Dark American-Belgo Ales are brown to black. Chill haze may be evident. Fruity-ester aroma is medium to high. Hop aroma is medium to very high, exhibiting American type hop aromas not usually found in traditional Belgian styles. Perception of roasted malts or barley will be subtle to robust. Hop flavor is medium to very high. Hop bitterness is medium to very high. Fruity-ester flavor should be medium to high. Yeast derived characters such as banana, berry, apple, sometimes coriander spice-like and/or smoky-phenolic characters should be portrayed with balance of hops and malt character when fermented with Belgian yeasts. Diacetyl should be absent. Sulfur-like yeast character should be absent. Brettanomyces character should be absent. Dark American-Belgo-Style Ales are either 1) non-Belgian darker beer types portraying the unique characters imparted by yeasts typically used in big fruity Belgian-style ales, or 2) defined darker Belgian-style beers portraying a unique character of American hops. These beers are unique beers unto themselves. To allow for accurate judging the brewer must provide information that identifies the classic beer style being elaborated upon (if there is one) or other information unique to the entry such as hop variety(ies) used, yeast type, etc.
Statistics:
IBUs: Varies with style
SRM: SRM 16+th style

Category 127: Kellerbier or Zwickelbier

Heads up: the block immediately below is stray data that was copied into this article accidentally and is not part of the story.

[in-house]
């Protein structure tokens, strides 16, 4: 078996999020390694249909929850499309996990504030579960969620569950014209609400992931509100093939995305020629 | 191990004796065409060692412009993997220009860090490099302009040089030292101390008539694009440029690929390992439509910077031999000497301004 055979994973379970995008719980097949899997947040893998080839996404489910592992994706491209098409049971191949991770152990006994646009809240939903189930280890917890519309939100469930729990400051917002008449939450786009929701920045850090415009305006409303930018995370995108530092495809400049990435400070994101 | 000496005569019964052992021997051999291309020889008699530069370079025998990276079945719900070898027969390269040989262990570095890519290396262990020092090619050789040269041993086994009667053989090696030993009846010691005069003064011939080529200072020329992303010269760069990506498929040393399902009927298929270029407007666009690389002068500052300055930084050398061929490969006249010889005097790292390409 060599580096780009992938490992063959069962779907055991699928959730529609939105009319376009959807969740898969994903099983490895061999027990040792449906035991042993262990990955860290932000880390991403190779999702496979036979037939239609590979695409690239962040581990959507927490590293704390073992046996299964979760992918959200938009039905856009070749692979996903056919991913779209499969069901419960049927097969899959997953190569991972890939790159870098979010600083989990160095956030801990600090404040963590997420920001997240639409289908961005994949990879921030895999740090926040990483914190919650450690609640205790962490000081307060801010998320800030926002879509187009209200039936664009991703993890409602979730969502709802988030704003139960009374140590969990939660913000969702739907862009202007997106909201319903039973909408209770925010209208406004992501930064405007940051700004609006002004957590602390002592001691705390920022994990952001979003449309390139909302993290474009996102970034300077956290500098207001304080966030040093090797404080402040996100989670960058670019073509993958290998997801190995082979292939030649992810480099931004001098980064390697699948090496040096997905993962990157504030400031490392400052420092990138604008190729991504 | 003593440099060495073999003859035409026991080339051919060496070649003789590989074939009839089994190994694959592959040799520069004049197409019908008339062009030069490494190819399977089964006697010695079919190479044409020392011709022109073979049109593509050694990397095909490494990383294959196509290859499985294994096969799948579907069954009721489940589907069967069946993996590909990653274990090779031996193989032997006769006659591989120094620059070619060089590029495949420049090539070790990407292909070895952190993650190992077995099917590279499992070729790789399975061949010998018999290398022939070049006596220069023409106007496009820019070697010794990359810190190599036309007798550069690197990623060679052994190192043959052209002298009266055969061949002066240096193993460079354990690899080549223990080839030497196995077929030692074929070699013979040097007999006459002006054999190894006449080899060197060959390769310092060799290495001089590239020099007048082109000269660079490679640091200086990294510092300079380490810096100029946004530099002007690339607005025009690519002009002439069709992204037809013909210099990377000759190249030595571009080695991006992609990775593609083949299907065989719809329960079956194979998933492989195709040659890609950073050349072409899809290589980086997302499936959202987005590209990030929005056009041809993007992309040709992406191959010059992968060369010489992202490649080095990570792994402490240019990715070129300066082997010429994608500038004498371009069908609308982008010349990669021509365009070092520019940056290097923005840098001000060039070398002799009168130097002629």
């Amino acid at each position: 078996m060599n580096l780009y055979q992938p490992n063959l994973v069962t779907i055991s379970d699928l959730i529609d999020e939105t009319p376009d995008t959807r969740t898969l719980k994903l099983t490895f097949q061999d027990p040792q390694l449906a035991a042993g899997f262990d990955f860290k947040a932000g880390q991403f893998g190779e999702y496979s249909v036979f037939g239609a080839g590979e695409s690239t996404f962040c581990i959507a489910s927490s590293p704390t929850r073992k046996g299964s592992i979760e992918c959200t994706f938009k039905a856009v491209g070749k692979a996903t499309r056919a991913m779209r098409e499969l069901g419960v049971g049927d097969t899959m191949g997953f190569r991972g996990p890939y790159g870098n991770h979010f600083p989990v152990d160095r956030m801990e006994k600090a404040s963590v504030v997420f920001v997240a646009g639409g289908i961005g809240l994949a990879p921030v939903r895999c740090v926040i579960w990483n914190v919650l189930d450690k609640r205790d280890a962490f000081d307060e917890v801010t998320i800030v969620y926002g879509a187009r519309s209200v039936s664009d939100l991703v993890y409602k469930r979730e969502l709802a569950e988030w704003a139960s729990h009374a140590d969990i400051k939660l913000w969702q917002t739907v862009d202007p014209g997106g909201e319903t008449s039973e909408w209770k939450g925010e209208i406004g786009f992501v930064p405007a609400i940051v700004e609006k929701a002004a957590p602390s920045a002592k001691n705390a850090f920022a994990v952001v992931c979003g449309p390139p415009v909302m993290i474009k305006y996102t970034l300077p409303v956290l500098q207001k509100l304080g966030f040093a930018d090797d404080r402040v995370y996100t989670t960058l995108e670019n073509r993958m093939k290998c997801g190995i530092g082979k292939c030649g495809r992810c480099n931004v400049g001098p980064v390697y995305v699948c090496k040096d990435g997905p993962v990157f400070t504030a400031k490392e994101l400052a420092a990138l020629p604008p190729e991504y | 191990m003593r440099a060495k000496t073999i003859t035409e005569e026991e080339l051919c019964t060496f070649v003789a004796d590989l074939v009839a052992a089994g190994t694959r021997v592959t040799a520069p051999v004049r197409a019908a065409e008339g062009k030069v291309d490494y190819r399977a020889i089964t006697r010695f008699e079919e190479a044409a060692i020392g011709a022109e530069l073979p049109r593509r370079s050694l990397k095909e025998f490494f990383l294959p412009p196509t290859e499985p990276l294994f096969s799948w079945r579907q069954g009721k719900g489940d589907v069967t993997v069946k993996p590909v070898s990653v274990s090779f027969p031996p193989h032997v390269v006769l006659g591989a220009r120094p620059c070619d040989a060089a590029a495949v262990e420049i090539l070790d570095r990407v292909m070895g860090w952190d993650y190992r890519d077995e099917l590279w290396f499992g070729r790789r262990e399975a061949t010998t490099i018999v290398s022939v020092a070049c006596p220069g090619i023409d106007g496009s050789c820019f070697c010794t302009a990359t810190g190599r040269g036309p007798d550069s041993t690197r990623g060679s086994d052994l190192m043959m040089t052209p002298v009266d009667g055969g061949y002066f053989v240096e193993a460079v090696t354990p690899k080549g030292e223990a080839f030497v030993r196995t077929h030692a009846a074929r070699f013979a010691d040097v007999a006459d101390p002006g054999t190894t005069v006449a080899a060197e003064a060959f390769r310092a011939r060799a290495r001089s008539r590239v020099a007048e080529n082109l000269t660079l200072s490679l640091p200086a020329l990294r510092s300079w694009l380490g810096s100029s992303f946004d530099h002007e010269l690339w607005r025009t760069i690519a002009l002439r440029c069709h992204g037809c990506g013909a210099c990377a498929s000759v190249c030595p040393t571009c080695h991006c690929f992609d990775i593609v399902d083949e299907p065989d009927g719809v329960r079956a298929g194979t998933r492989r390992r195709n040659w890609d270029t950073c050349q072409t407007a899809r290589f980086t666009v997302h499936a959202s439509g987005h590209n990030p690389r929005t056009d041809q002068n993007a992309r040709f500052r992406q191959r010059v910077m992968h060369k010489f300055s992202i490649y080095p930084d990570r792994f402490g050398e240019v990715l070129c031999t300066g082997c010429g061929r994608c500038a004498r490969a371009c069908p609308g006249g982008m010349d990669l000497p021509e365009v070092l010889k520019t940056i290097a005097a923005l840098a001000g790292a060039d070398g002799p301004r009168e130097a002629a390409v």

Subcategory A: Kellerbier: Pale Kellerbier
A very common seasonal summer beer brewed by many of the Munich area breweries and served in the beer gardens, where they are very popular.
Overall Impression: A young, fresh Helles, so while still a malty, fully-attenuated Pils malt showcase, the hop character (aroma, flavor and bitterness) is more pronounced, and the beer is cloudy, often with some level of diacetyl, and possibly has some green apple and/or other yeast-derived notes. As with the traditional Helles, the Keller version is still a beer intended to be drunk by the liter, so overall it should remain a light, refreshing, easy drinking golden lager.
Aroma: Moderately-low to moderately-high spicy, floral, or herbal hop aroma. Very low to moderate diacetyl, possible very low green apple or other yeast derived notes. Pleasantly grainysweet, clean malt aroma, with possible low background note of DMS.
Appearance: Slight haze to moderately cloudy, but never extremely cloudy or murky. Medium yellow to pale gold color. Creamy white head with good persistence. When served on cask, can have low carbonation and very low head.
Flavor: Moderately malty with a rounded, grainy-sweet profile. Low to moderately-high spicy, floral, or herbal hop flavor, with a moderate hop bitterness that can linger. Finish is crisp and dry, but the aftertaste remains malty. Very low to moderate diacetyl, which should always remain at a pleasant,